“No cheese because I have a dairy allergy.”
Hearing these words in my son’s sweet voice made me swell with pride this evening at dinner. At 4 years old, he has learned to tell restaurant servers “no cheese” or “no butter” — but also to tell them why. He’s learned to advocate for himself, and I’m grateful for that. I’m also immensely proud of his early cooking skills — because he’s going to need them too.
What Food Allergies Mean
There was a time not long ago when it seemed like we wouldn’t be able to eat out anywhere. After all, where can you go where you can find options that don’t contain dairy or eggs or nuts or peanuts or soy? Those were the five allergies he was diagnosed with at 10 months old. Back then, the road seemed so long. Would he outgrow any of them? Perhaps. Statistically, it was probable.
But what if he didn’t? What would that mean for him? It was nothing we couldn’t get through. The thing is that food allergies are definitely NOT the end of the world. They are challenging for sure, especially when you consider that a person eats multiple times a day. But it’s manageable.
Still, lasting food allergies would mean challenging mealtimes forever. Perhaps very few options at restaurants. Sitting at a different table at school. Not being able to share snacks with friends. Having to skip out on the birthday cake at parties. Having to bring his own grilled chicken and rice to events where we know pizza is being ordered for the group. Having to carry an EpiPen.
Why Cooking Matters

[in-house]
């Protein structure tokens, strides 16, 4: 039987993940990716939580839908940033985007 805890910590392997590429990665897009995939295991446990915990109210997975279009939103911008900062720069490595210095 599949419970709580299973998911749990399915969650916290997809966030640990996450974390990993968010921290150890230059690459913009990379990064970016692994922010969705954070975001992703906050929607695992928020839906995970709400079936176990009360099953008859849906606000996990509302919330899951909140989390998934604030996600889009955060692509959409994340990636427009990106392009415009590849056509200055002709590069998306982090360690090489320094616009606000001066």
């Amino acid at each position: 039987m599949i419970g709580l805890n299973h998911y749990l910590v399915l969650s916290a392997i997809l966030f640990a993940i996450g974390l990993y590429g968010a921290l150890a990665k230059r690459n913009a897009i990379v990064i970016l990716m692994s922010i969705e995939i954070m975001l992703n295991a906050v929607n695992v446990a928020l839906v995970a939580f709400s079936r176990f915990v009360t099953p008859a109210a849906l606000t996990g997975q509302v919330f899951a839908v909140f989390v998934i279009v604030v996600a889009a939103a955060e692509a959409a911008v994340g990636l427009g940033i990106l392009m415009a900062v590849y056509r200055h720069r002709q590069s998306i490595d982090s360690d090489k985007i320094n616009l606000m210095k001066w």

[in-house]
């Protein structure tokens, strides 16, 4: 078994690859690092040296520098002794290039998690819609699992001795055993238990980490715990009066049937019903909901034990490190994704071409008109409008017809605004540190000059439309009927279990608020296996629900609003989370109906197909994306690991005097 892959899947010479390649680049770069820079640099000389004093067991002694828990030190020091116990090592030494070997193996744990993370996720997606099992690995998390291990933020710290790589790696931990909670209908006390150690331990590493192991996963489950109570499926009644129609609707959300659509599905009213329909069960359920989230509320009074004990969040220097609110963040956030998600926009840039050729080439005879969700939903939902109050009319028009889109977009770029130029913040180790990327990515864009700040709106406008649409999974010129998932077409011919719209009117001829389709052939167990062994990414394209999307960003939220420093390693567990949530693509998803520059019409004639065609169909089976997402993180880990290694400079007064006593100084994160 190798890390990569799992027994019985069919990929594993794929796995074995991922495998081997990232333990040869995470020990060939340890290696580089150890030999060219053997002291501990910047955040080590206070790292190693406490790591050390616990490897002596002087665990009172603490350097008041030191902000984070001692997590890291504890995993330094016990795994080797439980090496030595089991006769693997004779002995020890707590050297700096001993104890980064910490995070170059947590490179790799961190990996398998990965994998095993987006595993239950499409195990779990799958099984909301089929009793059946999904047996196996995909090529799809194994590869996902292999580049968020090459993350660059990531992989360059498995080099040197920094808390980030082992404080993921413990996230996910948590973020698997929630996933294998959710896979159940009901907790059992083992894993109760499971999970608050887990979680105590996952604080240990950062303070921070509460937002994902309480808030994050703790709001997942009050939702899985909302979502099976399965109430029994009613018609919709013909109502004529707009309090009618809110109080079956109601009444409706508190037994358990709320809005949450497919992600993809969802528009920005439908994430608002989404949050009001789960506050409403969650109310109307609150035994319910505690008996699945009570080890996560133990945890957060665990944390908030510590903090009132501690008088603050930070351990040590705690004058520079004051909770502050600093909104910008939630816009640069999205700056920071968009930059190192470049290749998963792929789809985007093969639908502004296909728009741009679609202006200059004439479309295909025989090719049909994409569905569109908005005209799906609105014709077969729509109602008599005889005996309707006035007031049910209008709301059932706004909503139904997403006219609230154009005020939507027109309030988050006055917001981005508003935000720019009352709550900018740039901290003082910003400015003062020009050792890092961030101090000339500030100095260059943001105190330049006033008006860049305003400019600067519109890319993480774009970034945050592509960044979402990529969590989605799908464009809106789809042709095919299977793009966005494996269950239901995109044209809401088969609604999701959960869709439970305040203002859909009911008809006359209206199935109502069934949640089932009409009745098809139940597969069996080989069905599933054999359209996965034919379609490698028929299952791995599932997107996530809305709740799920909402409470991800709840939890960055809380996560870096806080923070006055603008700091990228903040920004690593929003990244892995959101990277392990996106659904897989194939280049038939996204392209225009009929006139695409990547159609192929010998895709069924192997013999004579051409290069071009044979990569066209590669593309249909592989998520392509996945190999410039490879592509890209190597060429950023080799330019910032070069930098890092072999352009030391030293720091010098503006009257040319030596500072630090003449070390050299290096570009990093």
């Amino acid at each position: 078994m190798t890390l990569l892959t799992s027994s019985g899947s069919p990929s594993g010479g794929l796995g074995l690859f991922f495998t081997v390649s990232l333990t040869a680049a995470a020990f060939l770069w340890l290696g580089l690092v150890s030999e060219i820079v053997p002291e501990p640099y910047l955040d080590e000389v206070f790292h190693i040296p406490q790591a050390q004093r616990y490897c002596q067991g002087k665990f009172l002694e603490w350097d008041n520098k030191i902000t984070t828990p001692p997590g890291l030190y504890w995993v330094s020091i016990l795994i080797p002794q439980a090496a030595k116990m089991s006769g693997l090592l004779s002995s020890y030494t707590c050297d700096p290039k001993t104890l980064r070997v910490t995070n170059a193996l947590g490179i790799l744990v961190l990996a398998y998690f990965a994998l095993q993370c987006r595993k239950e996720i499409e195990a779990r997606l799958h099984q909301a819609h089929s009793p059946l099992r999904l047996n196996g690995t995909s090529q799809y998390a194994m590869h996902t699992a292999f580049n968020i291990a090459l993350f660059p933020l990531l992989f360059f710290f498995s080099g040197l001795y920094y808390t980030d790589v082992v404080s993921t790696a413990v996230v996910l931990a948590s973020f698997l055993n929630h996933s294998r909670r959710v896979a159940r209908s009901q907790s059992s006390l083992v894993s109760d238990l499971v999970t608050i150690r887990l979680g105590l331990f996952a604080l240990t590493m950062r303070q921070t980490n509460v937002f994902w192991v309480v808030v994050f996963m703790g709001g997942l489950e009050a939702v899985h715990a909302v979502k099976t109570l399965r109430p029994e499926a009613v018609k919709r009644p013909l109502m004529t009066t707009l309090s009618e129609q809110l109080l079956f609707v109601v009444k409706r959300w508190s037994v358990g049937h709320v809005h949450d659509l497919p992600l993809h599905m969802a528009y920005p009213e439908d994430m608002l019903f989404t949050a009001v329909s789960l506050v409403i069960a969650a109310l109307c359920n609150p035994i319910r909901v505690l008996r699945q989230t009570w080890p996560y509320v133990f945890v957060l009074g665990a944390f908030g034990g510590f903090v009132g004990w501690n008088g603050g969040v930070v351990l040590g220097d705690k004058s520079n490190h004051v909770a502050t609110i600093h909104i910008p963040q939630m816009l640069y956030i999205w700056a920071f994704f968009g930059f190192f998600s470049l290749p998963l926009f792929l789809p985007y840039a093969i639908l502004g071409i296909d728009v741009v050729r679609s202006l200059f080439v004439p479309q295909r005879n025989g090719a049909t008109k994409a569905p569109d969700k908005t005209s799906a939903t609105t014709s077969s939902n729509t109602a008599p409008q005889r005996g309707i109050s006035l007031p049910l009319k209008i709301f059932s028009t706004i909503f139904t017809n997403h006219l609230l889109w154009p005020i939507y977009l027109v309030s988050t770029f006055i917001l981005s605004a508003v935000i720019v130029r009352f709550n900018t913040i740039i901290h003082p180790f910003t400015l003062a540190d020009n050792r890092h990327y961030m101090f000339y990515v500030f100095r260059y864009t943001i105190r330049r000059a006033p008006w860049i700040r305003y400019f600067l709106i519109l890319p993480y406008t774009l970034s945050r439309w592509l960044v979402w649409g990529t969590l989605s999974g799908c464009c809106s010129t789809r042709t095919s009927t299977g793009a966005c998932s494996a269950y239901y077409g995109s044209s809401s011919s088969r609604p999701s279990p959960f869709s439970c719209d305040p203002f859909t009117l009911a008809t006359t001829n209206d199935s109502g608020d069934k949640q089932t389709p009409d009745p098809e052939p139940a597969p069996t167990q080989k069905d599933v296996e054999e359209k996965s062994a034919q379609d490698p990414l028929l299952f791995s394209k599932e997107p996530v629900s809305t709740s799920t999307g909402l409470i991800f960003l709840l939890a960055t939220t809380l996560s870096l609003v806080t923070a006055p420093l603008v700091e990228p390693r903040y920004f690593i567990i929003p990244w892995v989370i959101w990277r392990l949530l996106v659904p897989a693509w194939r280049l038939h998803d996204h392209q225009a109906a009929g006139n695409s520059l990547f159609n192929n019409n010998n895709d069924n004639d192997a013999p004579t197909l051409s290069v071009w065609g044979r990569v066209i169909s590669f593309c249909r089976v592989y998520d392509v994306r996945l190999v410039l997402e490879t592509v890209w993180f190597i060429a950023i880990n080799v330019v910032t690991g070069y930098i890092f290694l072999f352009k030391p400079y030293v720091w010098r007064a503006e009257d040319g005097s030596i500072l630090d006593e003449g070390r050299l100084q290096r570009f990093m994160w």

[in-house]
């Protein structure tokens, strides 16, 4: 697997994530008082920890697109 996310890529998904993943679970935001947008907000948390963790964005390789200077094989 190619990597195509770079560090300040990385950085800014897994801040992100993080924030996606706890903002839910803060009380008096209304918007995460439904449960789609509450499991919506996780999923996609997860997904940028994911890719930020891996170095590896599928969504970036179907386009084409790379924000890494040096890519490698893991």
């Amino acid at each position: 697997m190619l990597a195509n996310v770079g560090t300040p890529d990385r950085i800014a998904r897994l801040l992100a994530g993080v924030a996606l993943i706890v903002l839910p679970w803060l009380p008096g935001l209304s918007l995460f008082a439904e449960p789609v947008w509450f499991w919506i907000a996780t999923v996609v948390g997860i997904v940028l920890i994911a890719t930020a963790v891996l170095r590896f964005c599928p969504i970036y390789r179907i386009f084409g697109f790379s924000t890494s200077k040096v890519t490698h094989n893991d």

We’ve been very fortunate. Today, dairy is the only off-the-table food. But that, as you can imagine, is a challenging one. Restaurant cooks like their cream sauces and all things butter. And multiple days a week, the lunch at preschool is out because of dairy.
As my son gets older, I want him to choose healthy whole foods, and I want him to have variety in his life. Knowing how to cook ensures he will have the opportunity for both of those things. No need to resort to processed foods. Forget ordering the same restaurant dishes every single night. Cooking at home is a way to give a person control. It’s a skill a person can use throughout life.
And we don’t need to teach kids to be master chefs (that’d be cool, though). We need to give them confidence in the kitchen. We need to show them that it’s not a horrible chore. We need to demonstrate there is joy in preparing your own meal. And for kids with food allergies, when we teach kids to cook, we are empowering them. We are giving them choices they won’t otherwise have. We’re letting them be safe.
Cooking is, I believe, an important skill for all of us. But as we approach Food Allergy Awareness Week, I encourage my fellow food allergy moms and dads to consider the opportunities that home cooking can offer a child with food restrictions.
While my son advocated for himself at dinner tonight, we’ll be back to eating at home tomorrow. He’s already picked the menu, and we’ll be talking about how to do chili in the Instant Pot. He’ll get to stir and maybe chop and definitely push a button or two. And he’ll make a little bit of progress toward becoming a competent home chef — toward being an adult who can take care of himself and his health and well-being both at home and at a restaurant. As a mom, there are few things I want more for him.